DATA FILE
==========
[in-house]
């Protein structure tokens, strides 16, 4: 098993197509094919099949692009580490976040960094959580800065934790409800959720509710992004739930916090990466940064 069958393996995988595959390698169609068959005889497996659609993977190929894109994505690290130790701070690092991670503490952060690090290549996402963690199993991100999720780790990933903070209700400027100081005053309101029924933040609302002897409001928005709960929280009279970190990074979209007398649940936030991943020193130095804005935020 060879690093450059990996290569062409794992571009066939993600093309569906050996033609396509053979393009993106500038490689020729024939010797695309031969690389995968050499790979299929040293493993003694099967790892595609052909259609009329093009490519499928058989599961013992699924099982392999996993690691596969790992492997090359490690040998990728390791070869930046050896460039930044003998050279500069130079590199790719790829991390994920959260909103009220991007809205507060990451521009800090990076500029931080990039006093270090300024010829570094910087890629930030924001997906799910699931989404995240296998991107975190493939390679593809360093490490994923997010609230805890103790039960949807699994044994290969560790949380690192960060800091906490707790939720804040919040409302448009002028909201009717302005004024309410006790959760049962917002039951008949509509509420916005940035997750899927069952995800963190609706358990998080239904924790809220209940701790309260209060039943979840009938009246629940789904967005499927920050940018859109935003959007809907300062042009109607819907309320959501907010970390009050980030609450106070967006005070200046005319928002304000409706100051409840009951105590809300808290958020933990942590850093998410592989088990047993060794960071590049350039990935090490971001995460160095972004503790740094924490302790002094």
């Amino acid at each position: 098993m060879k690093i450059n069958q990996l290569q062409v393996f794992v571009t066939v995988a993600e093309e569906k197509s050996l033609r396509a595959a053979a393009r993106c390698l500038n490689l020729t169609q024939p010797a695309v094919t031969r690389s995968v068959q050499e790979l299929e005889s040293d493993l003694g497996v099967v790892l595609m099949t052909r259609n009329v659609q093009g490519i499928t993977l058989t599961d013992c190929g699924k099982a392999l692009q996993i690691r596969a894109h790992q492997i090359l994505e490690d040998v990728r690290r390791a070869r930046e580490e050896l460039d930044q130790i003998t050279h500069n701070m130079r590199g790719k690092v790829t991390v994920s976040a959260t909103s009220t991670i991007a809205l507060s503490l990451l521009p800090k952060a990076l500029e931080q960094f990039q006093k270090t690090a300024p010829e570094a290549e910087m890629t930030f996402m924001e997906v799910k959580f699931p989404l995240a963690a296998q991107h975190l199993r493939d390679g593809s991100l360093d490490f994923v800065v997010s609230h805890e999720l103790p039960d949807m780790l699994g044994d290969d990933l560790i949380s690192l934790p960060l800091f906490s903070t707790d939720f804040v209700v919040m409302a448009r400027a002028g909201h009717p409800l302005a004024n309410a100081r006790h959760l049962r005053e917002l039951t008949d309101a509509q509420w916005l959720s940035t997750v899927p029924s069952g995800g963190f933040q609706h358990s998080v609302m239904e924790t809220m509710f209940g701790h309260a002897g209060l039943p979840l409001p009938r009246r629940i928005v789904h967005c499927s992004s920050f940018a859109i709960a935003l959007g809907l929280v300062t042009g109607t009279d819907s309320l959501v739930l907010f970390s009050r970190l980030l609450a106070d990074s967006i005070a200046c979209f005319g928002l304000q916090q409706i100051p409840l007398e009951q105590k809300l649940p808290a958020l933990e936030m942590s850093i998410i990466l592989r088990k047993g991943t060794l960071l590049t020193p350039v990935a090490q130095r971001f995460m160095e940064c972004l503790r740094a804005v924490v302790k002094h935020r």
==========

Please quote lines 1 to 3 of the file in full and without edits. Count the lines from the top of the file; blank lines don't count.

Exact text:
[in-house]
């Protein structure tokens, strides 16, 4: 098993197509094919099949692009580490976040960094959580800065934790409800959720509710992004739930916090990466940064 069958393996995988595959390698169609068959005889497996659609993977190929894109994505690290130790701070690092991670503490952060690090290549996402963690199993991100999720780790990933903070209700400027100081005053309101029924933040609302002897409001928005709960929280009279970190990074979209007398649940936030991943020193130095804005935020 060879690093450059990996290569062409794992571009066939993600093309569906050996033609396509053979393009993106500038490689020729024939010797695309031969690389995968050499790979299929040293493993003694099967790892595609052909259609009329093009490519499928058989599961013992699924099982392999996993690691596969790992492997090359490690040998990728390791070869930046050896460039930044003998050279500069130079590199790719790829991390994920959260909103009220991007809205507060990451521009800090990076500029931080990039006093270090300024010829570094910087890629930030924001997906799910699931989404995240296998991107975190493939390679593809360093490490994923997010609230805890103790039960949807699994044994290969560790949380690192960060800091906490707790939720804040919040409302448009002028909201009717302005004024309410006790959760049962917002039951008949509509509420916005940035997750899927069952995800963190609706358990998080239904924790809220209940701790309260209060039943979840009938009246629940789904967005499927920050940018859109935003959007809907300062042009109607819907309320959501907010970390009050980030609450106070967006005070200046005319928002304000409706100051409840009951105590809300808290958020933990942590850093998410592989088990047993060794960071590049350039990935090490971001995460160095972004503790740094924490302790002094």
């Amino acid at each position: 098993m060879k690093i450059n069958q990996l290569q062409v393996f794992v571009t066939v995988a993600e093309e569906k197509s050996l033609r396509a595959a053979a393009r993106c390698l500038n490689l020729t169609q024939p010797a695309v094919t031969r690389s995968v068959q050499e790979l299929e005889s040293d493993l003694g497996v099967v790892l595609m099949t052909r259609n009329v659609q093009g490519i499928t993977l058989t599961d013992c190929g699924k099982a392999l692009q996993i690691r596969a894109h790992q492997i090359l994505e490690d040998v990728r690290r390791a070869r930046e580490e050896l460039d930044q130790i003998t050279h500069n701070m130079r590199g790719k690092v790829t991390v994920s976040a959260t909103s009220t991670i991007a809205l507060s503490l990451l521009p800090k952060a990076l500029e931080q960094f990039q006093k270090t690090a300024p010829e570094a290549e910087m890629t930030f996402m924001e997906v799910k959580f699931p989404l995240a963690a296998q991107h975190l199993r493939d390679g593809s991100l360093d490490f994923v800065v997010s609230h805890e999720l103790p039960d949807m780790l699994g044994d290969d990933l560790i949380s690192l934790p960060l800091f906490s903070t707790d939720f804040v209700v919040m409302a448009r400027a002028g909201h009717p409800l302005a004024n309410a100081r006790h959760l049962r005053e917002l039951t008949d309101a509509q509420w916005l959720s940035t997750v899927p029924s069952g995800g963190f933040q609706h358990s998080v609302m239904e924790t809220m509710f209940g701790h309260a002897g209060l039943p979840l409001p009938r009246r629940i928005v789904h967005c499927s992004s920050f940018a859109i709960a935003l959007g809907l929280v300062t042009g109607t009279d819907s309320l959501v739930l907010f970390s009050r970190l980030l609450a106070d990074s967006i005070a200046c979209f005319g928002l304000q916090q409706i100051p409840l007398e009951q105590k809300l649940p808290a958020l933990e936030m942590s850093i998410i990466l592989r088990k047993g991943t060794l960071l590049t020193p350039v990935a090490q130095r971001f995460m160095e940064c972004l503790r740094a804005v924490v302790k002094h935020r």